Next-generation laser optics for NIF tolerate more power

A new AR coating and novel chemical process for laser optics was developed by LLNL to improve NIF's energy tolerance.

Marcus Monticelli inspects the anti-reflective coating on a National Ignition Facility grating debris shield. The coating restores lost NIF energy and eliminates a source of optics damage. (Image credit: Jason Laurea/LLNL)
Marcus Monticelli inspects the anti-reflective coating on a National Ignition Facility grating debris shield. The coating restores lost NIF energy and eliminates a source of optics damage. (Image credit: Jason Laurea/LLNL)

IMAGE: Marcus Monticelli inspects the anti-reflective coating on a National Ignition Facility grating debris shield. The coating restores lost NIF energy and eliminates a source of optics damage. (Image credit: Jason Laurea/LLNL)

A new anti-reflective coating and a novel chemical process for laser optics, developed by Lawrence Livermore National Laboratory (LLNL; Livermore, CA) researchers, represents an important breakthrough in its effort to boost the energy of the National Ignition Facility's (NIF) 192 giant lasers, and cut the cost of repairing or replacing damaged optics vital to its operation.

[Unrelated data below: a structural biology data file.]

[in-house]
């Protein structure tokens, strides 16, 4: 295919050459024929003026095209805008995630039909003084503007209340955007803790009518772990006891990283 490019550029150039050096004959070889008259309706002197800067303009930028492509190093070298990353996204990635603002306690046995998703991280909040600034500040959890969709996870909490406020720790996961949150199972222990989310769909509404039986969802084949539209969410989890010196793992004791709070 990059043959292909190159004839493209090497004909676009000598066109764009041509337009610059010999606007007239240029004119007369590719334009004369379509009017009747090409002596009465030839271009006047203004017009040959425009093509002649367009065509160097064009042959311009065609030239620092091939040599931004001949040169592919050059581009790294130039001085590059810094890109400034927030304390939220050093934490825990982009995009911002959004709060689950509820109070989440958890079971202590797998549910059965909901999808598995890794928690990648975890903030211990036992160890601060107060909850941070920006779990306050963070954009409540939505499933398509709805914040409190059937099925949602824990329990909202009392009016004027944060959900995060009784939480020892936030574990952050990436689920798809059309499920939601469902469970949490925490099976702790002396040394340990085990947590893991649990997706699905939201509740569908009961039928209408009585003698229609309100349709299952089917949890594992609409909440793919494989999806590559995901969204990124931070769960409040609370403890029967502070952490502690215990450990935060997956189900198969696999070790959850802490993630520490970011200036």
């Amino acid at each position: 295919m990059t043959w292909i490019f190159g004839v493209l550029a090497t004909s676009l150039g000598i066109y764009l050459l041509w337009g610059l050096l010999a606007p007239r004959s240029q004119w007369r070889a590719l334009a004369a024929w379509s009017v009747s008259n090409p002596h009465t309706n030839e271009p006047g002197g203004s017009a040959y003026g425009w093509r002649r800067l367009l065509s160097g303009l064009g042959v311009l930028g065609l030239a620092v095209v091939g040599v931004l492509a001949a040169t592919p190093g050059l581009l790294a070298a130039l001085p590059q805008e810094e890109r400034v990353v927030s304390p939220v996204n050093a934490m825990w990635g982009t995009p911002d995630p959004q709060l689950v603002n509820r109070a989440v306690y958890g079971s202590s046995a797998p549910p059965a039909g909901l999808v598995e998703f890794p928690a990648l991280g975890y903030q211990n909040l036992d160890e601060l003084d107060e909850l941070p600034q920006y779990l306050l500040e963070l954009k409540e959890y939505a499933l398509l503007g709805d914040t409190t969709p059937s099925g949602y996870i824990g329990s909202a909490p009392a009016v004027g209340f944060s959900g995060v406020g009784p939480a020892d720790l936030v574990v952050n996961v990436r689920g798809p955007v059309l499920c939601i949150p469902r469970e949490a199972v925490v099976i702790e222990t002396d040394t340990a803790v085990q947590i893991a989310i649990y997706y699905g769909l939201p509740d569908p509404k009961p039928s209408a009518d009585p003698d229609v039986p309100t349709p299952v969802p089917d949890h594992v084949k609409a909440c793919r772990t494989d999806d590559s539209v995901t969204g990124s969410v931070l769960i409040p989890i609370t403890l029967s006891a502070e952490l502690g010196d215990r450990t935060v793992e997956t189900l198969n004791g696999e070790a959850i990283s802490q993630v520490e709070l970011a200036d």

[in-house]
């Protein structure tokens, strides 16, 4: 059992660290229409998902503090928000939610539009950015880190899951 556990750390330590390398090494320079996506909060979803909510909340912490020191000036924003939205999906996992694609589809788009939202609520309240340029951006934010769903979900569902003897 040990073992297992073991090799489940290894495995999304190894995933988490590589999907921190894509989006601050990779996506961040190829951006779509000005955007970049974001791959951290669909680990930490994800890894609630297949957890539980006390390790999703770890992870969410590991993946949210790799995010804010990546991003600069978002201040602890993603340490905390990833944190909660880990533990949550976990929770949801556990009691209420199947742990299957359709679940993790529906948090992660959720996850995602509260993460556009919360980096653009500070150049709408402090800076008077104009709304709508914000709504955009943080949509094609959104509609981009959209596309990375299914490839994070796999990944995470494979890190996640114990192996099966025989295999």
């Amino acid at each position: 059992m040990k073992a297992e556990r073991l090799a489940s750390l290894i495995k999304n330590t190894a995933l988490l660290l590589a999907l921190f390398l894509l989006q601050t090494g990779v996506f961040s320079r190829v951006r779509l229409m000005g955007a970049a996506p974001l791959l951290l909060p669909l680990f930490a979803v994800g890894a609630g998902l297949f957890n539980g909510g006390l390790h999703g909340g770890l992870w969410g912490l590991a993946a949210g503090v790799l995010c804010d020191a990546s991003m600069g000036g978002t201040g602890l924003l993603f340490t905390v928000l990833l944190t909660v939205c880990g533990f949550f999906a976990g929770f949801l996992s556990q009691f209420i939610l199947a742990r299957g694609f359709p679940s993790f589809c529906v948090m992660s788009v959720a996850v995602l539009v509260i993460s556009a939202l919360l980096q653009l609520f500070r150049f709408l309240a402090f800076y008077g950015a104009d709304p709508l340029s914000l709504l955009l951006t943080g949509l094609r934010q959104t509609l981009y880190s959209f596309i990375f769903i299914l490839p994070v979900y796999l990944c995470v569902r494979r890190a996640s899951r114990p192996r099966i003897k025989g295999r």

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The coating was developed to overcome energy-robbing reflections from the rear surface of the laser facility's grating debris shields, or GDS. The GDS is the penultimate optic before NIF's laser beams enter the target chamber, protecting other optics from the target chamber environment and assisting in diagnosis of the energy of NIF's laser beams.

A patented chemical process, called the Advanced Mitigation Process (AMP), further protects the optics by making their surfaces more damage resistant by removing impurities and absorbing microfractures. These imperfections, when exposed to laser light, create tiny damage craters on the surface, which grow with repeated laser shots and limit the life span of the optic. Both the AMP process and the coating are required to realize these reductions to the damage rate and the possibility of higher energy on NIF.

These technologies are a result of sustained research and development over the past decade, much of it supported by LLNL's Laboratory Directed Research and Development (LDRD) program. This effort involved forming a fundamental understanding of the chemistry and physics involved - including isolating and identifying nanoscale absorbing precursors leading to laser damage, understanding the complex laser matter interaction physics and developing novel chemical processes to mitigate them.

"Maximizing the amount of energy and shots reaching NIF targets is a critical factor in the facility's efforts to serve the needs of its users and Laboratory missions," said Tayyab Suratwala, program director for Optics and Materials Science and Technology (OMST). "By minimizing the damage rate to NIF's optics, we can save considerable time and expense involved in recycling or replacing optics that become unusable, and thereby increase the number of shots available to experimenters."

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SOURCE: LLNL; https://www.llnl.gov/news/lab-scientists-develop-next-generation-nif-optics-boost-energy-and-limit-damage

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